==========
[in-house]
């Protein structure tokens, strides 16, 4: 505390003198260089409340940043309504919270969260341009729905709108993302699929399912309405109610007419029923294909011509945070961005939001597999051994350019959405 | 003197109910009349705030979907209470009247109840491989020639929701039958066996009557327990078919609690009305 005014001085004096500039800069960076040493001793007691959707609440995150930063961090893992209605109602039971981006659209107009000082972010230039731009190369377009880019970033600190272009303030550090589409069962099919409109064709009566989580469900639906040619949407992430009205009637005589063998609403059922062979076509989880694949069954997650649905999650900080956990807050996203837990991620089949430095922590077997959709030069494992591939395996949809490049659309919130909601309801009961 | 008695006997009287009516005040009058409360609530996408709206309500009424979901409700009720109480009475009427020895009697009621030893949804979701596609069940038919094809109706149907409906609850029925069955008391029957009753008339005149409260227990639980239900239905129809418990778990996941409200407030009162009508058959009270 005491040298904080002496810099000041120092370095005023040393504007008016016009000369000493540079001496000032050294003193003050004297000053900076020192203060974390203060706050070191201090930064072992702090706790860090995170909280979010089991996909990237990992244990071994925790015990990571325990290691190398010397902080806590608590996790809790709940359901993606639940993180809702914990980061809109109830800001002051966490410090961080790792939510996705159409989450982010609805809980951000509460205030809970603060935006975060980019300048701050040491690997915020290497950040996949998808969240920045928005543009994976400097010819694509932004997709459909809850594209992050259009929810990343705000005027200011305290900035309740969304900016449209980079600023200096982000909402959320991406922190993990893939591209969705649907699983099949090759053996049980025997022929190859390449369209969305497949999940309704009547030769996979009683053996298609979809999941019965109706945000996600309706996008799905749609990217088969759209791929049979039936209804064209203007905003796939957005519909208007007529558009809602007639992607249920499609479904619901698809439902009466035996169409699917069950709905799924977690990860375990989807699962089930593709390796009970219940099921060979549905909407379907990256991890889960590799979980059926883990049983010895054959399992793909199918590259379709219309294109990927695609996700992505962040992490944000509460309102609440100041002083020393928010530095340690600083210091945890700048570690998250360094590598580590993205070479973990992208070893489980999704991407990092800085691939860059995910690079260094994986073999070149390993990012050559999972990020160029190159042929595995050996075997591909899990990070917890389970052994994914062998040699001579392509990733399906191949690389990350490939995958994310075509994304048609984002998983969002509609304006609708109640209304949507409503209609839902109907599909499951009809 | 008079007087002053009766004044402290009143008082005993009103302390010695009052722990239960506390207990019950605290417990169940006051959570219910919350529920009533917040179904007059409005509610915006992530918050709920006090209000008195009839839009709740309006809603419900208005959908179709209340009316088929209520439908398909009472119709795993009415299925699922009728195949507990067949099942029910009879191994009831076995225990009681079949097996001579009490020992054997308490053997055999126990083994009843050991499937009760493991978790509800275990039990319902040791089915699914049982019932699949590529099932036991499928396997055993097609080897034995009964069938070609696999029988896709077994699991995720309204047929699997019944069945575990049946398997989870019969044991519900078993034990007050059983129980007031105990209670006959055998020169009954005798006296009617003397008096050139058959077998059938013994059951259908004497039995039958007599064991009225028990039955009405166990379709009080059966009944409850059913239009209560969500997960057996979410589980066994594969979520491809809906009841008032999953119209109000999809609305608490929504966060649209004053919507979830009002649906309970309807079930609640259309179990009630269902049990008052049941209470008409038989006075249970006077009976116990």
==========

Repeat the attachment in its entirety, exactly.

[in-house]
């Protein structure tokens, strides 16, 4: 505390003198260089409340940043309504919270969260341009729905709108993302699929399912309405109610007419029923294909011509945070961005939001597999051994350019959405 | 003197109910009349705030979907209470009247109840491989020639929701039958066996009557327990078919609690009305 005014001085004096500039800069960076040493001793007691959707609440995150930063961090893992209605109602039971981006659209107009000082972010230039731009190369377009880019970033600190272009303030550090589409069962099919409109064709009566989580469900639906040619949407992430009205009637005589063998609403059922062979076509989880694949069954997650649905999650900080956990807050996203837990991620089949430095922590077997959709030069494992591939395996949809490049659309919130909601309801009961 | 008695006997009287009516005040009058409360609530996408709206309500009424979901409700009720109480009475009427020895009697009621030893949804979701596609069940038919094809109706149907409906609850029925069955008391029957009753008339005149409260227990639980239900239905129809418990778990996941409200407030009162009508058959009270 005491040298904080002496810099000041120092370095005023040393504007008016016009000369000493540079001496000032050294003193003050004297000053900076020192203060974390203060706050070191201090930064072992702090706790860090995170909280979010089991996909990237990992244990071994925790015990990571325990290691190398010397902080806590608590996790809790709940359901993606639940993180809702914990980061809109109830800001002051966490410090961080790792939510996705159409989450982010609805809980951000509460205030809970603060935006975060980019300048701050040491690997915020290497950040996949998808969240920045928005543009994976400097010819694509932004997709459909809850594209992050259009929810990343705000005027200011305290900035309740969304900016449209980079600023200096982000909402959320991406922190993990893939591209969705649907699983099949090759053996049980025997022929190859390449369209969305497949999940309704009547030769996979009683053996298609979809999941019965109706945000996600309706996008799905749609990217088969759209791929049979039936209804064209203007905003796939957005519909208007007529558009809602007639992607249920499609479904619901698809439902009466035996169409699917069950709905799924977690990860375990989807699962089930593709390796009970219940099921060979549905909407379907990256991890889960590799979980059926883990049983010895054959399992793909199918590259379709219309294109990927695609996700992505962040992490944000509460309102609440100041002083020393928010530095340690600083210091945890700048570690998250360094590598580590993205070479973990992208070893489980999704991407990092800085691939860059995910690079260094994986073999070149390993990012050559999972990020160029190159042929595995050996075997591909899990990070917890389970052994994914062998040699001579392509990733399906191949690389990350490939995958994310075509994304048609984002998983969002509609304006609708109640209304949507409503209609839902109907599909499951009809 | 008079007087002053009766004044402290009143008082005993009103302390010695009052722990239960506390207990019950605290417990169940006051959570219910919350529920009533917040179904007059409005509610915006992530918050709920006090209000008195009839839009709740309006809603419900208005959908179709209340009316088929209520439908398909009472119709795993009415299925699922009728195949507990067949099942029910009879191994009831076995225990009681079949097996001579009490020992054997308490053997055999126990083994009843050991499937009760493991978790509800275990039990319902040791089915699914049982019932699949590529099932036991499928396997055993097609080897034995009964069938070609696999029988896709077994699991995720309204047929699997019944069945575990049946398997989870019969044991519900078993034990007050059983129980007031105990209670006959055998020169009954005798006296009617003397008096050139058959077998059938013994059951259908004497039995039958007599064991009225028990039955009405166990379709009080059966009944409850059913239009209560969500997960057996979410589980066994594969979520491809809906009841008032999953119209109000999809609305608490929504966060649209004053919507979830009002649906309970309807079930609640259309179990009630269902049990008052049941209470008409038989006075249970006077009976116990």